Similar to benzodiazepines, thienodiazepine discontinuation is notoriously difficult; it is potentially life-threatening for individuals using regularly to discontinue use without tapering their dose over a period of weeks. There is an increased risk of high blood pressure, seizures, and death.[11] Drugs which lower the seizure threshold such as tramadol should be avoided during withdrawal. Abrupt discontinuation also causes rebound stimulation which presents as anxiety, insomnia and restlessness.

It is safest to reduce the dose each day by a very small amount, for a couple of weeks until close to abstinence. If using a short half-life thienodiazepine, a longer acting drug can be substituted. Symptoms may still be present, but their severity will be reduced significantly. For more information on tapering from thienodiazepine in a controlled manner, please see this guide. Small amounts of alcohol can also help to reduce the symptoms.

The duration and severity of withdrawal symptoms depends on a number of factors including the half-life of the drug used, tolerance and the duration of abuse. Major symptoms will usually start within just a few days after discontinuation and persist for around a week for shorter lasting thienodiazepines. Thienodiazepines with longer half-lives will exhibit withdrawal symptoms with a slow onset and extended duration.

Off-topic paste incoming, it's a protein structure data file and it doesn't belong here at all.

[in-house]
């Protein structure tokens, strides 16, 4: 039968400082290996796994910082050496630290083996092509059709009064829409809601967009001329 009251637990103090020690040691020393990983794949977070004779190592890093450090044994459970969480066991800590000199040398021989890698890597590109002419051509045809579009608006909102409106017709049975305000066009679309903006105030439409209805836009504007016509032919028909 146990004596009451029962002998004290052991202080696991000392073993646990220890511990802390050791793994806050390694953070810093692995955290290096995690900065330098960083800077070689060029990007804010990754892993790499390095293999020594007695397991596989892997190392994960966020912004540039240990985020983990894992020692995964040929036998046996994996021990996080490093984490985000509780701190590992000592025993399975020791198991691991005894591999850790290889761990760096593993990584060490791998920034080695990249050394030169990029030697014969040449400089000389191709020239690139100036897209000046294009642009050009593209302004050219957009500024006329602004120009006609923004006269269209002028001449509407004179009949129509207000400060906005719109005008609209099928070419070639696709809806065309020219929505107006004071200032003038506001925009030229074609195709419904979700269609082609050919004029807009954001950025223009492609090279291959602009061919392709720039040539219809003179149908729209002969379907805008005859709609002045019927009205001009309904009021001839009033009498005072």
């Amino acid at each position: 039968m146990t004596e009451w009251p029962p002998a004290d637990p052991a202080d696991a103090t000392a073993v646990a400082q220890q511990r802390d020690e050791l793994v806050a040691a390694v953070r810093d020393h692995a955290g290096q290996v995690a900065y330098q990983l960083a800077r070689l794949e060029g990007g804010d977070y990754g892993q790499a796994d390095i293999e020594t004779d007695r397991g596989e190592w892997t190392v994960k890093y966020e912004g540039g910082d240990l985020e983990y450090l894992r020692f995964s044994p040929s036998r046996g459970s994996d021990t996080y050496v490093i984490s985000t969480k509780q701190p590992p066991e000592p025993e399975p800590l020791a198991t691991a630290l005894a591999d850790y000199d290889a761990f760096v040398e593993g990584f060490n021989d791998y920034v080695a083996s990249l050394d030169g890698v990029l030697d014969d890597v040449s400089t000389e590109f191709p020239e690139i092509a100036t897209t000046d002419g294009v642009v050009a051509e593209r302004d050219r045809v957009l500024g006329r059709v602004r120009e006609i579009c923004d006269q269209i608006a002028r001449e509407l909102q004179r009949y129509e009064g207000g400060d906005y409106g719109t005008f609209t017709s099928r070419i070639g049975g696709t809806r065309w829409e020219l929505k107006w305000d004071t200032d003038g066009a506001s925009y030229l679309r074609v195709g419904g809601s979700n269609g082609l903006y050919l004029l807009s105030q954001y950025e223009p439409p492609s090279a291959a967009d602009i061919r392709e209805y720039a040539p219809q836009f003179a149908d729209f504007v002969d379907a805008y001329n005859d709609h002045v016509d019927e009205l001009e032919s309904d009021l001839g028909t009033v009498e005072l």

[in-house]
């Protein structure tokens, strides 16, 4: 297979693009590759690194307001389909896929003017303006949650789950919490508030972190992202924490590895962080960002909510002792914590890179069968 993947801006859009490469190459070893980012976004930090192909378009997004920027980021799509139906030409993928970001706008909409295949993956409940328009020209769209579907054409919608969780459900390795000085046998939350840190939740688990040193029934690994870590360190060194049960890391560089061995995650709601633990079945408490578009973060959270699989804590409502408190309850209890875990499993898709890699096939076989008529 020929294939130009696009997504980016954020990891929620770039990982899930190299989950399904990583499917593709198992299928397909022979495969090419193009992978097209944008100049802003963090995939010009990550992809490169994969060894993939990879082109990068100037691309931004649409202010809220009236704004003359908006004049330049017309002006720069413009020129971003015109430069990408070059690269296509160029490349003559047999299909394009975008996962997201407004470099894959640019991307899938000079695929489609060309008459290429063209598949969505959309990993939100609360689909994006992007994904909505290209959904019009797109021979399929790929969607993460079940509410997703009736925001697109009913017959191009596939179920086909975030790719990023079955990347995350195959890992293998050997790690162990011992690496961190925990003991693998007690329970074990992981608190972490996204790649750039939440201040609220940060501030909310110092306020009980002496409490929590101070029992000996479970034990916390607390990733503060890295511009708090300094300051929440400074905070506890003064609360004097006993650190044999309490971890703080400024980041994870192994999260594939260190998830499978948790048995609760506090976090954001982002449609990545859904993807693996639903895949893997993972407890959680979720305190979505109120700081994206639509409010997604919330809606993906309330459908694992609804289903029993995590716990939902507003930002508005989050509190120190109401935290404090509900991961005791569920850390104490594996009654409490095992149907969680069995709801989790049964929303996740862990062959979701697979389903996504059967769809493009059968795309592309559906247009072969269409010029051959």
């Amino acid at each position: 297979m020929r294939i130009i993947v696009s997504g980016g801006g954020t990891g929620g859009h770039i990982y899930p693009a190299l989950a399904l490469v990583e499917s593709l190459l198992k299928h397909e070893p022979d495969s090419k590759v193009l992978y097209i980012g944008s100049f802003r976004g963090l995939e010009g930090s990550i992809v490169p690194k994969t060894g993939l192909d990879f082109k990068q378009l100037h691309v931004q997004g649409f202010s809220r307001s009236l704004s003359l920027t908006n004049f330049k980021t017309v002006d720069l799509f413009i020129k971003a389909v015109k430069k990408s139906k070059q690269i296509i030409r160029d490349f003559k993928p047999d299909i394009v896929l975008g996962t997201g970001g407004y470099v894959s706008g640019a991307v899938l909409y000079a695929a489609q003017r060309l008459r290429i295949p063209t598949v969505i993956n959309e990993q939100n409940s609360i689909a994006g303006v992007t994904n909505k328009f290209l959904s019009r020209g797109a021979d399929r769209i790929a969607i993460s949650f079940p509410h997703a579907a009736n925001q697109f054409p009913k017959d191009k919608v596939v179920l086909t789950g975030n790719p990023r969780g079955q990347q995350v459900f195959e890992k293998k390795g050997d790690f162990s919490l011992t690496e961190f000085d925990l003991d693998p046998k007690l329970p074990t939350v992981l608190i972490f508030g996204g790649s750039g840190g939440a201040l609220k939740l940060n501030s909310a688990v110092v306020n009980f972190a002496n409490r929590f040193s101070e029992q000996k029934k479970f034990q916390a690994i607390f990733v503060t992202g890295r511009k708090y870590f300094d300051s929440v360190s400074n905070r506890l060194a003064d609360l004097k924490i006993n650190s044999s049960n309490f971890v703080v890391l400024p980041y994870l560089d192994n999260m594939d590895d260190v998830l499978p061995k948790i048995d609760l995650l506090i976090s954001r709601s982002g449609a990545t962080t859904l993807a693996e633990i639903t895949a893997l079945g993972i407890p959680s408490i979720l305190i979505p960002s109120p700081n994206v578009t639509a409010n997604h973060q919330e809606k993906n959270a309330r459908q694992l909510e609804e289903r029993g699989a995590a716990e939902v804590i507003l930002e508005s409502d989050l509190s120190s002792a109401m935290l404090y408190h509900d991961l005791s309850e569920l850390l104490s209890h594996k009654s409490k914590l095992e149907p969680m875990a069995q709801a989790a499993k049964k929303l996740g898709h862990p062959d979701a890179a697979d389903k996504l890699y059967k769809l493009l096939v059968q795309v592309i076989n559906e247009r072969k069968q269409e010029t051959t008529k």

Preparation methods

  • Volumetric liquid dosing - If one's thienodiazepines are in powder form, they are unlikely to weigh out accurately without the most expensive of scales due to their extreme potency. To avoid this, one can dissolve the thienodiazepine volumetrically into a solution and dose it accurately based upon the methodological instructions linked within this tutorial here.

See also

External links

References

  1. Risks of Combining Depressants (Tripsit) | https://tripsit.me/combining-depressants/
  2. Canadian Guideline for Safe and Effective Use of Opioids for Chronic Non-Cancer Pain - Appendix B-6: Benzodiazepine Tapering | http://nationalpaincentre.mcmaster.ca/opioid/cgop_b_app_b06.html
  3. http://www.ncbi.nlm.nih.gov/pubmed/18922233 | Saïas T, Gallarda T | Paradoxical aggressive reactions to benzodiazepine use: a review
  4. Paton C | Benzodiazepines and disinhibition: a review | Psychiatr Bull R Coll Psychiatr | http://pb.rcpsych.org/cgi/reprint/26/12/460.pdf
  5. Bond AJ | Drug-induced behavioural disinhibition: incidence, mechanisms and therapeutic implications | CNS Drugs
  6. Drummer OH | Benzodiazepines—effects on human performance and behavior | Forensic Sci Rev
  7. Development of a rational scale to assess the harm of drugs of potential misuse (ScienceDirect) | http://www.sciencedirect.com/science/article/pii/S0140673607604644
  8. Principles and Practice of Psychopharmacotherapy | http://books.google.com/books?id=_ePK9wwcQUMC&pg=PA535
  9. Clinical Pharmacology, Clinical Efficacy, and Behavioral Toxicity of Alprazolam: A Review of the Literature | http://onlinelibrary.wiley.com/doi/10.1111/j.1527-3458.2004.tb00003.x/pdf
  10. The American Psychiatric Publishing Textbook of Substance Abuse Treatment | http://books.google.com/books?id=6wdJgejlQzYC&pg=PA222&hl=en#v=onepage&q&f=false
  11. A fatal case of benzodiazepine withdrawal. (PubMed.gov / NCBI) | http://www.ncbi.nlm.nih.gov/pubmed/19465812